Manufacturers Save the Banks

By December 29, 2006Taking It for Granted

Blog-Icon-MI.jpgIf you keep money and valuables in a bank or bank vault, you have probably felt pretty secure in keeping them there. Of course, there are today’s hackers and phishers who try to gain access to electronic accounts, but today we are taking a look at would-be robbers who want to get their hands on real cash and jewelry socked away in a bank.

Today we take this kind of security for granted. Yet it wasn’t always the case that banks were so secure so we welcome a new book that describes how bank lock innovators, including the Diebold Co. in Canton, OH, invented and manufactured sophisticated, secure locks beginning in the late 1800s that made bank vaults truly secure. Aptly named, American Genius: Nineteenth Century Bank Locks and Time Locks, the authors (father and son team of John Erroll and David Erroll) chronicle the “clever design, intricate craftsmanship and fine-grooved machinery that goes into sealing up valuables behind thick walls and fiendishly difficult-to-open doors,” as one reviewer put it.

Linus Yale invented a Double Dial bank lock in 1863 which revolutionized the bank lock business with his innovation of using 100 million possible combinations. It was so unique that it won a silver medal at the Paris Exposition in 1867. Of course, banks weren’t the only customers for these locks. So were companies that stored a lot of cash and even the U.S. Treasury. The book is filled with beautiful photographs showing the ingenious inner workings of these locks and the handcrafted artistry of decorative motifs and even folk-life scenes.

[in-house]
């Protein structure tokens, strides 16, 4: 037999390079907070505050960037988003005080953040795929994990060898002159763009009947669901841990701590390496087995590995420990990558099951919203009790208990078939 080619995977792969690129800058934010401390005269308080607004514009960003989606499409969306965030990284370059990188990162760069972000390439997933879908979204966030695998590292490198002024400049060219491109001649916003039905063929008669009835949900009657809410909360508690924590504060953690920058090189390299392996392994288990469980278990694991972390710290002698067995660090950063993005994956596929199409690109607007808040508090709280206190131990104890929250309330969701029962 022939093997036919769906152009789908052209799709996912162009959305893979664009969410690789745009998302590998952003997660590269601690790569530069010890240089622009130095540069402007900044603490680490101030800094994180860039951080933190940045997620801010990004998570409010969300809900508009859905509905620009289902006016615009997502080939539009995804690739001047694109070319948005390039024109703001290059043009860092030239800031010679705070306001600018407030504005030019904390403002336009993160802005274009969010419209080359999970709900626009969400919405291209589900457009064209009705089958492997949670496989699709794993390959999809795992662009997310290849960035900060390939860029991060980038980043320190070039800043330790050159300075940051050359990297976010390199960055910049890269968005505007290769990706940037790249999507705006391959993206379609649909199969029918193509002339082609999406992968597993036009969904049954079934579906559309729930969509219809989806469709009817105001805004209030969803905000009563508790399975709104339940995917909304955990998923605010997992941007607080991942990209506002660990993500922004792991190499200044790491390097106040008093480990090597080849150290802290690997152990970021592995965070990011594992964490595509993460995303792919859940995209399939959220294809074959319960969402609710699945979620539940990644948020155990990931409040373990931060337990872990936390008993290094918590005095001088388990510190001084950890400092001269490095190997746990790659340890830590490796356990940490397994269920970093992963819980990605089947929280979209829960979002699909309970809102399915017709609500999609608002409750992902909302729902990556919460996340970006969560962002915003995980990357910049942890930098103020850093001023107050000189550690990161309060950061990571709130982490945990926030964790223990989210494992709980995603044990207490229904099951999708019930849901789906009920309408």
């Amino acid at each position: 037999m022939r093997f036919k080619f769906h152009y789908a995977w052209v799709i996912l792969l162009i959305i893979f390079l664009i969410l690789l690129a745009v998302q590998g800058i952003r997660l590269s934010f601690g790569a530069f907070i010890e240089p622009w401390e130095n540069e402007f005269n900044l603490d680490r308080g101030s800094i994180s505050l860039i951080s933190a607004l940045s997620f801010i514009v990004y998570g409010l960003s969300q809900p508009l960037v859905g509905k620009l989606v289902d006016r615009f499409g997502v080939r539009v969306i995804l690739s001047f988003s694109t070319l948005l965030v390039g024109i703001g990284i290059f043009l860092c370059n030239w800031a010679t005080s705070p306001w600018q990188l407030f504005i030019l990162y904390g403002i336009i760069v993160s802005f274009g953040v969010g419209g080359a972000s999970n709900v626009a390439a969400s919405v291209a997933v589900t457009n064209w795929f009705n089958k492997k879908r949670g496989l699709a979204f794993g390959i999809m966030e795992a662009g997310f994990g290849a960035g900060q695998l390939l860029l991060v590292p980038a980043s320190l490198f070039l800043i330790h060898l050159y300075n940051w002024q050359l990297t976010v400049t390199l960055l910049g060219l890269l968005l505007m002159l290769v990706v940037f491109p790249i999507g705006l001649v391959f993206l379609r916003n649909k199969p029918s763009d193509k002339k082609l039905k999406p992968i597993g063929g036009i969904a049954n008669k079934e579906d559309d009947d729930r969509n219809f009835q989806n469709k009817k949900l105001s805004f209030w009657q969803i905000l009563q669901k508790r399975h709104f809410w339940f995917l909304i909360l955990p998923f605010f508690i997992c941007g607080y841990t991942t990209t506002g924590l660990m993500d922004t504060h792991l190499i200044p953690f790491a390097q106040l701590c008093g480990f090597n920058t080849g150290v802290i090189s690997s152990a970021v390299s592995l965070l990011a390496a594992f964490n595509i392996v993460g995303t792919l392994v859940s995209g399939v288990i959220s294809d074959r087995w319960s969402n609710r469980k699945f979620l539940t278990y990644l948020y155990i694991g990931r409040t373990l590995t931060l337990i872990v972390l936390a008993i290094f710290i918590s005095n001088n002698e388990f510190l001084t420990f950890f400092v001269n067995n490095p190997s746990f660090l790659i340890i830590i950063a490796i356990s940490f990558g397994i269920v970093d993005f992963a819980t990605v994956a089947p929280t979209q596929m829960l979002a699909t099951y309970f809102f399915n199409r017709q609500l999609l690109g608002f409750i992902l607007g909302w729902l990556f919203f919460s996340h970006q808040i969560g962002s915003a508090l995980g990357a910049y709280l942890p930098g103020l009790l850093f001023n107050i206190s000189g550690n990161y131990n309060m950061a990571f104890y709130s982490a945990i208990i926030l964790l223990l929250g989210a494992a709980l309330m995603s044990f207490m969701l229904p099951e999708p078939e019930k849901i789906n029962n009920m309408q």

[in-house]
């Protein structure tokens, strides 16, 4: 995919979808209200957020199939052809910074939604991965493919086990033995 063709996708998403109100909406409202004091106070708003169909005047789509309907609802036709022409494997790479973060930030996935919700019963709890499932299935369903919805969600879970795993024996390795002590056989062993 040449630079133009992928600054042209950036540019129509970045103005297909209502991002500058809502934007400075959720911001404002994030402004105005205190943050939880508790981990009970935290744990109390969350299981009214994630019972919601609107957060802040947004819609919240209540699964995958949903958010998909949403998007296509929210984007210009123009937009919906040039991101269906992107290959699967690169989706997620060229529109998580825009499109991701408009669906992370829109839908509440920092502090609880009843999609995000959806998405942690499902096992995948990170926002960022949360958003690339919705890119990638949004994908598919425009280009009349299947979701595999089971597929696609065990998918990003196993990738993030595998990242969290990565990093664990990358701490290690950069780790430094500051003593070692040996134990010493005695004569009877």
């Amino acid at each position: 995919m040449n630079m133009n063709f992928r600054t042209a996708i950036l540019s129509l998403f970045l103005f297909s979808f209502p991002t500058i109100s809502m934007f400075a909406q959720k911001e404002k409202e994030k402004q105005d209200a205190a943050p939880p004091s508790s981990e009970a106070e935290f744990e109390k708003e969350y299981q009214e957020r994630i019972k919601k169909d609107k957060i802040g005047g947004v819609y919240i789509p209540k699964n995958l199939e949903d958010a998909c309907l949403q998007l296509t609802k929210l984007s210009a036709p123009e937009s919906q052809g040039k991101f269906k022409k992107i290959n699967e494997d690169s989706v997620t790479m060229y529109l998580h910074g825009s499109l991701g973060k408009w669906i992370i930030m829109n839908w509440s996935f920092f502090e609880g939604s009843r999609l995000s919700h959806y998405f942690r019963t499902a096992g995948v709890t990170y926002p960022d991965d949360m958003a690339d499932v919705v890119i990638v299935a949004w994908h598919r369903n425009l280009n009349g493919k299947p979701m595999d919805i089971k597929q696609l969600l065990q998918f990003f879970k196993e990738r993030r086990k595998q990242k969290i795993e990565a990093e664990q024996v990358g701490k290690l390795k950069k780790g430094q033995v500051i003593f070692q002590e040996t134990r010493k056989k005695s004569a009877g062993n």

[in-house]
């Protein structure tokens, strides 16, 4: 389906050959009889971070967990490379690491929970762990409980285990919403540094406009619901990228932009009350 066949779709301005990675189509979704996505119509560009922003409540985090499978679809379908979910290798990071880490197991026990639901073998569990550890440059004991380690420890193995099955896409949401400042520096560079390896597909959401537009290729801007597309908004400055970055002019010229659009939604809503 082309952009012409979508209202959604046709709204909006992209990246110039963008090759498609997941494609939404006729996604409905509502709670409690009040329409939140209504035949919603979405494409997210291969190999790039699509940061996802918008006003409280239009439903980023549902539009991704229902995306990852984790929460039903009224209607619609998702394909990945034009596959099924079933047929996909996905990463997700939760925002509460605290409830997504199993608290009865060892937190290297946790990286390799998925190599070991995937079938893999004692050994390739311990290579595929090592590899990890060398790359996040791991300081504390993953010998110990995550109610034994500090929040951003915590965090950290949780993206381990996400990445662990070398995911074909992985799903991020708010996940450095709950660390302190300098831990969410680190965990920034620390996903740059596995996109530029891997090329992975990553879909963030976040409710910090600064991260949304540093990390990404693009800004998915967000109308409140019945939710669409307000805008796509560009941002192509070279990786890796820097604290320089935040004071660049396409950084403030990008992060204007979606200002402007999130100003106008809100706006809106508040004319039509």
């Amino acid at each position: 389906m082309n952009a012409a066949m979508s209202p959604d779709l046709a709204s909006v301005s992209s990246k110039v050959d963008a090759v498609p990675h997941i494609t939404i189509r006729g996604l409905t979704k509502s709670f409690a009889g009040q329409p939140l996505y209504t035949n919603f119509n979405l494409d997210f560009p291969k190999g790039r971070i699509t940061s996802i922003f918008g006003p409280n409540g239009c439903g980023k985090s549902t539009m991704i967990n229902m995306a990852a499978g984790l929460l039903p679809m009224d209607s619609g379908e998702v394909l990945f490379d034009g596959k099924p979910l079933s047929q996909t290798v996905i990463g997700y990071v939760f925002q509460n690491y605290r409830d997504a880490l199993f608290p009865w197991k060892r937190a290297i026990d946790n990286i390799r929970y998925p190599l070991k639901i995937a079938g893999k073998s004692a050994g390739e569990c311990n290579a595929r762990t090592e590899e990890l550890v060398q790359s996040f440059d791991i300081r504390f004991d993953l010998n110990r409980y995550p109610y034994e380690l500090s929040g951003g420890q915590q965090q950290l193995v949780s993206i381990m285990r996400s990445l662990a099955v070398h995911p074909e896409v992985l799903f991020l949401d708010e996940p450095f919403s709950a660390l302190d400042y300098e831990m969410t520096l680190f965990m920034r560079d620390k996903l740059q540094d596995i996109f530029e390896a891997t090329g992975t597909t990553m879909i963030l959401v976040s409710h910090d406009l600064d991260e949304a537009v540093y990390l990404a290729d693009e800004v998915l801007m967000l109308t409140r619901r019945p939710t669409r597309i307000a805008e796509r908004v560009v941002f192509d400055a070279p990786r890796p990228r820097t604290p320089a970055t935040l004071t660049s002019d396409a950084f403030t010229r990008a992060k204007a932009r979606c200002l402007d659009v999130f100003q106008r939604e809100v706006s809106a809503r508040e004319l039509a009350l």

The Wall Street Journal reviewer of this book concluded: “such artistry, minute and meant to be hidden, reminds one of the decorative carving high up on skyscraper ledges: beauty that few will see. Never have the nuts and bolts of capitalism looked so good.” One might say that never have the nuts and bolts of the manufacturing process looked so good, for it was the manufacturers who innovated and made these designs into working reality. That’s what manufacturers do, even today. And we wish every one of these indispensible innovators a Happy New Year!

For a full review of the book, check out Stuart Ferguson’s column on page P9 of the December 2, 2006 Wall Street Journal. Click on the book title above for a short description of the book and a picture of its cover on Amazon.